What drove the ECJ in this “heroic” period was the need to deal with cases raised by “real people in real courts” which exposed problems that the Treaties either had not recognised or had simply failed to legislate for.

The Third Phase

From the mid 1980s to the 1992 single market, the ECJ's political will was restored. The Single European Act signed in 1986 embodied many of the ideas the ECJ had put in place in case law in the previous 20 years.

The resulting single market in 1992 involved the enactment of 530 pieces of legislation – essentially founded on the 1979 ECJ ruling in the famous "Cassis de Dijon" case, which laid the cornerstone for the single market programme by establishing the principle of mutual recognition of national standards across EU borders.

Towards the end of this phase, the Maastricht Treaty not only paved the way for Economic and Monetary Union, but also drove political integration amid a rising tide of euroscepticism. Maastricht also established subsidiarity in the Treaty, conferral (only powers conferred on the Union should be exercised by the Union), and the fact that the Member States themselves were “masters of the Treaties” – and therefore the masters of the European Union.

Crucially, said Sir David, Maastricht deleted an original treaty title of “Foundations of the Community,” which had enshrined the principle of free movement of people, goods, capital and services: from Maastricht, those fundamental freedoms became “just policies, like everything else.” Sir David said.

The ECJ could not ignore this change, because even though the “ever closer union” clause was left in place, the revised treaty's focus had undeniably changed.

The Fourth Phase

This involved the ECJ rethinking the latest evolving sets of policies into a “hierarchy,” and included an internal ECJ debate on how to respond to the redefined status of free movement as a policy rather than a “foundation.”

The ECJ also had to decide the impact of the new “masters of the Treaties” role for the Member States, and assess to what extent the EU retained powers to act beyond the Treaties if treaty powers had not been conferred. It all amounted to a revisiting of case law – not a retreat, as some insinuated, but a reassessment to reflect the fact that the world had changed.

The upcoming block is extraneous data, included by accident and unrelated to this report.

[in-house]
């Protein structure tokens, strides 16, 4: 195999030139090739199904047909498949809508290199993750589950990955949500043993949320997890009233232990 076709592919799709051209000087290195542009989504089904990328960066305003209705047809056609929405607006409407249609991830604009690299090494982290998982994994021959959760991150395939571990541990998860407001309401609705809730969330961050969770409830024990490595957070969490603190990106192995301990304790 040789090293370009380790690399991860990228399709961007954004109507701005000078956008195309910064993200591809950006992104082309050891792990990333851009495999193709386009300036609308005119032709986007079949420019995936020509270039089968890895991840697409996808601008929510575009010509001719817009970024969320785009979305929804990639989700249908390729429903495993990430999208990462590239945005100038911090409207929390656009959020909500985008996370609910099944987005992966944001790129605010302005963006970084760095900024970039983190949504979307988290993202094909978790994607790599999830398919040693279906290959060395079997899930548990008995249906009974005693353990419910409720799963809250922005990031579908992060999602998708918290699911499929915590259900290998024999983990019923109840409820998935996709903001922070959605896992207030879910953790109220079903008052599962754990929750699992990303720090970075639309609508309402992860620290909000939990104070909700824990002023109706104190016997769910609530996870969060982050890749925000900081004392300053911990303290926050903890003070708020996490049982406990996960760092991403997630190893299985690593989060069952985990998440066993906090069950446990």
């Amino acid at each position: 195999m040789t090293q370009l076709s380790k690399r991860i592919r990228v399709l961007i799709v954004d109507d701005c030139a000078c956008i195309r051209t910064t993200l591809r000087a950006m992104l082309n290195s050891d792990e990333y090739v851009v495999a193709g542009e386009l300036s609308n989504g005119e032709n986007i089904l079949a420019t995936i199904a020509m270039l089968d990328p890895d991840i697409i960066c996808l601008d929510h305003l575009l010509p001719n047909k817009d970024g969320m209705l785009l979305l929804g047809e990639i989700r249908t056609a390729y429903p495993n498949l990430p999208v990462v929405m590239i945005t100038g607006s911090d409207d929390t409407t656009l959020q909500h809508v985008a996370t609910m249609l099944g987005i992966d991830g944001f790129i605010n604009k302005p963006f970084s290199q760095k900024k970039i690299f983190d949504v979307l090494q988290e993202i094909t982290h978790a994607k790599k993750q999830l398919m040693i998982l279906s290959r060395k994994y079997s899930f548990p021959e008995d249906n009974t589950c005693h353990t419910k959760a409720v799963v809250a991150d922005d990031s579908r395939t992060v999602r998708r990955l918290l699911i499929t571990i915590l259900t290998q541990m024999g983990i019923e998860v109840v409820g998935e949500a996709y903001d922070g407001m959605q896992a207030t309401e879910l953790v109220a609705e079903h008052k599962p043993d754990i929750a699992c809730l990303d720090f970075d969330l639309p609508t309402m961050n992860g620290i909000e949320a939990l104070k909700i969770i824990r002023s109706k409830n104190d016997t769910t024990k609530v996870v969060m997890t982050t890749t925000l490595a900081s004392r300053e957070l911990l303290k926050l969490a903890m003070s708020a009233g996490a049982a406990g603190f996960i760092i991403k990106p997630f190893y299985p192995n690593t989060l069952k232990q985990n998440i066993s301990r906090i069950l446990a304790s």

One result of change was an exponential increase in the ECJ's workload, with an enormous increase in the technicalities of judgments. Suddenly, said Sir David, judges had to be experts in every field from social security to patents, tackling issues involving 15 Member States with 15 different legal systems and eleven different languages.

Meanwhile the refining of EU law went on, because not only had Maastricht changed the treaty status of free movement; it had also introduced the notion of European citizenship.

The judges decided that this declaration had legal effect - against the wishes of at least one Member State which said the citizenship clause was “just a comfort blanket” for the public and not intended as legally-binding.

The ECJ proceeded to defend the rights of professionals to move freely across borders, of contractors to take up contracts abroad without complying with all the national rules, and of companies to act in other Member States.

The judges even intervened in taxation to stop direct taxation being used as a form of cross-border discrimination. They did find unjustified discrimination where national rules favoured domestic companies, and if, as was claimed, the ECJ was becoming too respectful of the Member States “we would not have gone down that road at all,” said Sir David.

The EU's judicial evolution at this point reflected recognition that the constitutional settlement aspects of Maastricht, Amsterdam and Nice were different from those of Paris and Rome.

The Fifth Phase

The Nice Treaty brought fundamental changes to the court. No longer would it act as a single group with all judges present for all cases. There would still be one judge per Member State – 25 after May 1, 2004– but only be 11, 13 or 15 sitting on a particular case. This removed the guaranteed presence of a judge from the Member State concerned – it was now perfectly possible that a judgment would “severely impinge” on the interests of a particular nation.

This was a “rather surprising” move, ending the notion of the ECJ as “a comprehensive representation of the Member States,” said Sir David. But it was an almost necessary consequence of enlargement.

The ECJ had changed dramatically, along with its perceptions. It was becoming “a new type of entity.” All but three of the current judges had been appointed since 1997: “History continues, and it will be interesting to see what happens.”